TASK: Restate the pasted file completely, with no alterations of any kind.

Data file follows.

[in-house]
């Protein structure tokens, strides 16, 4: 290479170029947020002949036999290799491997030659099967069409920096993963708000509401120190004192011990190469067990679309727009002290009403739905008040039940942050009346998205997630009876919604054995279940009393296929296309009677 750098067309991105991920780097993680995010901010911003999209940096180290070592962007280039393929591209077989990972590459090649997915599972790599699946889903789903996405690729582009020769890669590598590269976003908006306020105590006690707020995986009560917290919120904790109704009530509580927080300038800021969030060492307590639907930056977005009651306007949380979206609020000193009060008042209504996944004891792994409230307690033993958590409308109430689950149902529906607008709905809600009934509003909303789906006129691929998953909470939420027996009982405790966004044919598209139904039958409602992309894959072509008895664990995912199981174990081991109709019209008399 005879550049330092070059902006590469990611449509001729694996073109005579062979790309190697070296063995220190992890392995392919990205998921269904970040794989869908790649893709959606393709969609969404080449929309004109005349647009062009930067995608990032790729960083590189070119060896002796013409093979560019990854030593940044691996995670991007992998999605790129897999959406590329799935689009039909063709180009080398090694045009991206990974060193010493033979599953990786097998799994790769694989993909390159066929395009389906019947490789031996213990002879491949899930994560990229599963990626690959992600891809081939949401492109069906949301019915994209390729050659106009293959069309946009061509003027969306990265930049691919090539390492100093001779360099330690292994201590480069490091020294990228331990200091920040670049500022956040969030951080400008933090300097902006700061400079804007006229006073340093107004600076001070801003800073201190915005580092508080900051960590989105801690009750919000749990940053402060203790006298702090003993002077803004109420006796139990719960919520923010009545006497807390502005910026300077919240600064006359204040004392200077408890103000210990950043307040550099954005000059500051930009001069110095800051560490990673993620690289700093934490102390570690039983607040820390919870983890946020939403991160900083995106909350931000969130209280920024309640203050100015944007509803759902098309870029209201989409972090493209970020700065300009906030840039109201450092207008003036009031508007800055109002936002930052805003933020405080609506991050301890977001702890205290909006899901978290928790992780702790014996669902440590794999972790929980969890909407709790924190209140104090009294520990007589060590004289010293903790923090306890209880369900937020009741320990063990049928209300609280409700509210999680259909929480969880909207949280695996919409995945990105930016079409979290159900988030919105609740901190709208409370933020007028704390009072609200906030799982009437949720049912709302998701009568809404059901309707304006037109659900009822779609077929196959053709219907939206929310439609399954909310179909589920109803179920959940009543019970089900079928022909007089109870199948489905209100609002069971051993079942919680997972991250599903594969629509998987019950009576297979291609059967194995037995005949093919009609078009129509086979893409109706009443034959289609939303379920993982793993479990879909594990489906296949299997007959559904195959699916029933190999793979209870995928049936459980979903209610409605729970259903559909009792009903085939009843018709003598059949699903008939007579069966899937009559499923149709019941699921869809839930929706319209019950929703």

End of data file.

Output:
[in-house]
């Protein structure tokens, strides 16, 4: 290479170029947020002949036999290799491997030659099967069409920096993963708000509401120190004192011990190469067990679309727009002290009403739905008040039940942050009346998205997630009876919604054995279940009393296929296309009677 750098067309991105991920780097993680995010901010911003999209940096180290070592962007280039393929591209077989990972590459090649997915599972790599699946889903789903996405690729582009020769890669590598590269976003908006306020105590006690707020995986009560917290919120904790109704009530509580927080300038800021969030060492307590639907930056977005009651306007949380979206609020000193009060008042209504996944004891792994409230307690033993958590409308109430689950149902529906607008709905809600009934509003909303789906006129691929998953909470939420027996009982405790966004044919598209139904039958409602992309894959072509008895664990995912199981174990081991109709019209008399 005879550049330092070059902006590469990611449509001729694996073109005579062979790309190697070296063995220190992890392995392919990205998921269904970040794989869908790649893709959606393709969609969404080449929309004109005349647009062009930067995608990032790729960083590189070119060896002796013409093979560019990854030593940044691996995670991007992998999605790129897999959406590329799935689009039909063709180009080398090694045009991206990974060193010493033979599953990786097998799994790769694989993909390159066929395009389906019947490789031996213990002879491949899930994560990229599963990626690959992600891809081939949401492109069906949301019915994209390729050659106009293959069309946009061509003027969306990265930049691919090539390492100093001779360099330690292994201590480069490091020294990228331990200091920040670049500022956040969030951080400008933090300097902006700061400079804007006229006073340093107004600076001070801003800073201190915005580092508080900051960590989105801690009750919000749990940053402060203790006298702090003993002077803004109420006796139990719960919520923010009545006497807390502005910026300077919240600064006359204040004392200077408890103000210990950043307040550099954005000059500051930009001069110095800051560490990673993620690289700093934490102390570690039983607040820390919870983890946020939403991160900083995106909350931000969130209280920024309640203050100015944007509803759902098309870029209201989409972090493209970020700065300009906030840039109201450092207008003036009031508007800055109002936002930052805003933020405080609506991050301890977001702890205290909006899901978290928790992780702790014996669902440590794999972790929980969890909407709790924190209140104090009294520990007589060590004289010293903790923090306890209880369900937020009741320990063990049928209300609280409700509210999680259909929480969880909207949280695996919409995945990105930016079409979290159900988030919105609740901190709208409370933020007028704390009072609200906030799982009437949720049912709302998701009568809404059901309707304006037109659900009822779609077929196959053709219907939206929310439609399954909310179909589920109803179920959940009543019970089900079928022909007089109870199948489905209100609002069971051993079942919680997972991250599903594969629509998987019950009576297979291609059967194995037995005949093919009609078009129509086979893409109706009443034959289609939303379920993982793993479990879909594990489906296949299997007959559904195959699916029933190999793979209870995928049936459980979903209610409605729970259903559909009792009903085939009843018709003598059949699903008939007579069966899937009559499923149709019941699921869809839930929706319209019950929703």